Courtney extensively played the Mercury, adorning it with four-leaf clover stickers and taping down the volume and tone knobs to avoid tampering. 

Squier Venus

Courtney Love Squier Venus Surf Green

Courtney Love’s personal Fender Venus electric guitar was Masterbuilt in 1994 in the Fender USA Custom Shop. The Surf Green six-string guitar, one of only three prototypes ever made, was reportedly designed in collaboration between Love and Fender Artist Relations Builder Larry Brooks, who also crafted Kurt Cobain’s Jag-Stangs. This distinctive guitar with a single pickup was extensively used by Love both in the studio and during iconic performances, including Lollapalooza in 1994, Reading Festival in 1995, and the MTV Music Awards of the same year.

In terms of design, the Surf Green guitar introduced a completely new body shape for Fender, drawing inspiration from a smaller-sized Rickenbacker and the aforementioned Mercury that Love had previously played in the early 1990s.

Rickenbacker guitars

Courtney Love Hole band Rickenbacker Guitar

Love has been pictured playing a variety of Rickenbacker axe’s throughout her live performances with the Hole band, particularly at the beginning of her career, having stated in an archival Guitar World interview from 1999:

“I was really into Rickenbackers when I was starting out, because of the 3/4 neck, but I don’t play them as much anymore.”

Effects and Amplifiers:

Electro-Harmonix Big Muff Pi

Courtney Love Big Muff Pi

In the aforementioned 1999 Guitar World profile, Love claims that there is one very important aspect of the Seattle/Olympia/Portland grunge guitar legacy that Love claims as her own:

“I contend that I was the first person to actually have a Super Fuzz Big Muff, before the rest of the boys… It was when I was in this purist Sixties garage band called the Venerays, with Kat Bjelland. And just recently, I started using a box called the Mystic Blue. I like a good box and I’ll try any one – if it has a good-sounding name. Especially if they made a box with some kind of girly name. If they made one called Cherry Apple Blossom, I’d run with it every night. Maybe I’ll get Fender to do that next.”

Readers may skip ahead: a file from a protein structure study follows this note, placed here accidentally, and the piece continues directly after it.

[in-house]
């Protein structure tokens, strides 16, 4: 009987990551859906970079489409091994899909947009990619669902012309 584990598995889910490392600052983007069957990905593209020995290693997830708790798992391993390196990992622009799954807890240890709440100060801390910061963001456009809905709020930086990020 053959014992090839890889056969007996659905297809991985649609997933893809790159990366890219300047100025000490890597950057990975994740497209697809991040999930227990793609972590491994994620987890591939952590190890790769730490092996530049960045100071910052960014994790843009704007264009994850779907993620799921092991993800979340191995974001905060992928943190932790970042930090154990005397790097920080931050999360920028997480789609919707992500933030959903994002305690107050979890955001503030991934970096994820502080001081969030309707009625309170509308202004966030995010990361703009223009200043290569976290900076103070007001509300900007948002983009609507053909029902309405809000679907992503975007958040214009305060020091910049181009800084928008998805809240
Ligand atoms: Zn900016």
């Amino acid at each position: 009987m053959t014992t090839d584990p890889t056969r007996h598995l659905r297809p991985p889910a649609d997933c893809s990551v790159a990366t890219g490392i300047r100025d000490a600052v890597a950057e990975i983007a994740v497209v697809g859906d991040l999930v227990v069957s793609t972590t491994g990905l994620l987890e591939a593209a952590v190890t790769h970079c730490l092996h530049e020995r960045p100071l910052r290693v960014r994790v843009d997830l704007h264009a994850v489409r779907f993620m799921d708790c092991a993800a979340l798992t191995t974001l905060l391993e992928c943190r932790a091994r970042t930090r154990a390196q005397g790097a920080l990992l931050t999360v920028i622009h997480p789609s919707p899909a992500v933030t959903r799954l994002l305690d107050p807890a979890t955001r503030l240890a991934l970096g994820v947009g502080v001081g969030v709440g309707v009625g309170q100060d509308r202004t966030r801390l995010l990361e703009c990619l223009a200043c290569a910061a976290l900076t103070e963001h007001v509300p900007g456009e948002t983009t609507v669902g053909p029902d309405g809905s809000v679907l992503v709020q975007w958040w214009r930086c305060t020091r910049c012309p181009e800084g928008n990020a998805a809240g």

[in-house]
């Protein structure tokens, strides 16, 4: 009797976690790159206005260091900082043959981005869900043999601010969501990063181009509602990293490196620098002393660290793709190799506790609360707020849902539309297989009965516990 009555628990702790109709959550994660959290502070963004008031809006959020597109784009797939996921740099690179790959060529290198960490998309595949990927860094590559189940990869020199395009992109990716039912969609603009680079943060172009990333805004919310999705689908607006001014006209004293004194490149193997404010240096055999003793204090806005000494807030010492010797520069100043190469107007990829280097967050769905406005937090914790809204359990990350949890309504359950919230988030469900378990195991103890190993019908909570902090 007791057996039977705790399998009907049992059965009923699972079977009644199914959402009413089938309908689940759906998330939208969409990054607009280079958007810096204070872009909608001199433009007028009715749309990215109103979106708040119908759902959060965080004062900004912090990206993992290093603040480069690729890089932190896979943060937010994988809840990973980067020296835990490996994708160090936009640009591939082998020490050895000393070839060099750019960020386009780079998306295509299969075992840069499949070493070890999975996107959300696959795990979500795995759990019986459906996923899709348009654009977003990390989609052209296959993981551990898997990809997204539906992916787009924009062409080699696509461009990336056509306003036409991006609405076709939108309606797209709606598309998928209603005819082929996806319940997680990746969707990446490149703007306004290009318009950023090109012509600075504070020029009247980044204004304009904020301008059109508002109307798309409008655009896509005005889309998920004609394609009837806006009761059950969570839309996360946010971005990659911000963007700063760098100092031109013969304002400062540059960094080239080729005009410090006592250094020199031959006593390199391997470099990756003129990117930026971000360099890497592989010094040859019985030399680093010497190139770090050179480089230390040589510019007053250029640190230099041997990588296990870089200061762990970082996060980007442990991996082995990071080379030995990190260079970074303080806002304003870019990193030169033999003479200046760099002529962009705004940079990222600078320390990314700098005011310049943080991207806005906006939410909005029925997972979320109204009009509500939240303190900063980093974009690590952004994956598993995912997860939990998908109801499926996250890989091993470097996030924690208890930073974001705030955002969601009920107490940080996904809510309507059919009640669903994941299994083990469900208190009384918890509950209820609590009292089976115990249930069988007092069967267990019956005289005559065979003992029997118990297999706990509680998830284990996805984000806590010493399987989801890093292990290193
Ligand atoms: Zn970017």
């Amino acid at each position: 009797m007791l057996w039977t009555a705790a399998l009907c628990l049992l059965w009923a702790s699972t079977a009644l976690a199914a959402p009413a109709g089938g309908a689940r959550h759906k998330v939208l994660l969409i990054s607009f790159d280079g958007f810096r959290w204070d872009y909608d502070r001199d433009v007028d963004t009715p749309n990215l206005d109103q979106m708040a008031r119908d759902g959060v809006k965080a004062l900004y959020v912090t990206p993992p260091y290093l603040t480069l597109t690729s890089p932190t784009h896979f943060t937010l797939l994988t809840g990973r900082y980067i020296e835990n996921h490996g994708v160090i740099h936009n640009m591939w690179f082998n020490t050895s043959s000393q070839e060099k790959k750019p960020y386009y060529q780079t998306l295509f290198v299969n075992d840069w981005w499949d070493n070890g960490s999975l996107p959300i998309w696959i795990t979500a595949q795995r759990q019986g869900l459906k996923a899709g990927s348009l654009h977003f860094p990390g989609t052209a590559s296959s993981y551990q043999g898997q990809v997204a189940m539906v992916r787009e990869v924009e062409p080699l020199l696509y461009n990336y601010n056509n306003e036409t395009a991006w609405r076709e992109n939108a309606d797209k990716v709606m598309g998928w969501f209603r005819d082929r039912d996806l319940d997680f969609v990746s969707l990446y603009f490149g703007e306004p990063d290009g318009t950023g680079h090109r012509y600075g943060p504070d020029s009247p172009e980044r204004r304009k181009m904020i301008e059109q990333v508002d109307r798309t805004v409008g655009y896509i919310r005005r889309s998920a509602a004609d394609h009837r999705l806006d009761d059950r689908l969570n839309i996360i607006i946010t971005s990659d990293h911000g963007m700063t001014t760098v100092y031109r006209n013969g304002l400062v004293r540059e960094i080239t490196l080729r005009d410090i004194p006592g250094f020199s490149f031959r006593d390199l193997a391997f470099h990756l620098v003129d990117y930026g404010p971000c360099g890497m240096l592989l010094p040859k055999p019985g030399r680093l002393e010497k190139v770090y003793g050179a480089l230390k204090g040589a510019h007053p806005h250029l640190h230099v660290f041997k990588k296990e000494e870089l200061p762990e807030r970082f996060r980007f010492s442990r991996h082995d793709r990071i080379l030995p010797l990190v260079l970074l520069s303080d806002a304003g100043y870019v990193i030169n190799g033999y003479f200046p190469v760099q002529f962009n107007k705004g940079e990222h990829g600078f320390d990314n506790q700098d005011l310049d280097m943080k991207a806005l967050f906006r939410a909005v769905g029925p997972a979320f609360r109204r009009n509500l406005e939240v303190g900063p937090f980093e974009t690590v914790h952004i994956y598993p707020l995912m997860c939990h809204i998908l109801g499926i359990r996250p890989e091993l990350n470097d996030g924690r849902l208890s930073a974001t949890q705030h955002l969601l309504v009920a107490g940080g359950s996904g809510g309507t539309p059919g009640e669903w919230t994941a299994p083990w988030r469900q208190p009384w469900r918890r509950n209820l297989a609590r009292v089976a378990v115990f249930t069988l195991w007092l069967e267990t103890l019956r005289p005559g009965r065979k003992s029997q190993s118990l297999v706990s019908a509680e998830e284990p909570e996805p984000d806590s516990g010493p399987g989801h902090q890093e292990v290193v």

Boss DS-1 Distortion

At 4 minutes 28 of this live recording of Hole playing “Doll Parts”, you can see Courtney using a Boss DS-1 Distortion pedal. When engaged, the DS-1 delivers a wide range of distortion tones, ranging from mild overdrive to heavy distortion, making it suitable for various music genres, including rock, metal, punk, and of course, the grungiest of grunge.

Randall Commander II

Hole’s 1999 Guitar World profile states that:

“For the Celebrity Skin sessions, Love plugged into a variety of amps, including Fender tube gear, Matchless, Ampeg, Silvertone and a solid-state 1976 Randall Commander that formerly belonged to Love’s late husband, Kurt Cobain. “He did like his Randall Commander,” she says.”

This amplifier head offers a range of tone-shaping controls, including gain, bass, mid, treble, and presence. These controls allow guitarists to fine-tune their sound, shaping the lows, mids, and highs to achieve the desired tonal characteristics. The gain control enables players to dial in various levels of distortion, from a smooth overdrive to a more aggressive and saturated distortion.

Mesa/Boogie Studio Preamp

At around the 1:59 mark in this video, you can see Courtney Love using late husband Kurt Cobain’s previous touring rig before his death, which consisted of 2 Mesa Boogie Studio Preamps, and 2 Crest 4801 Power amps. Courtney began using this rig after Kurt tragically died in 1994.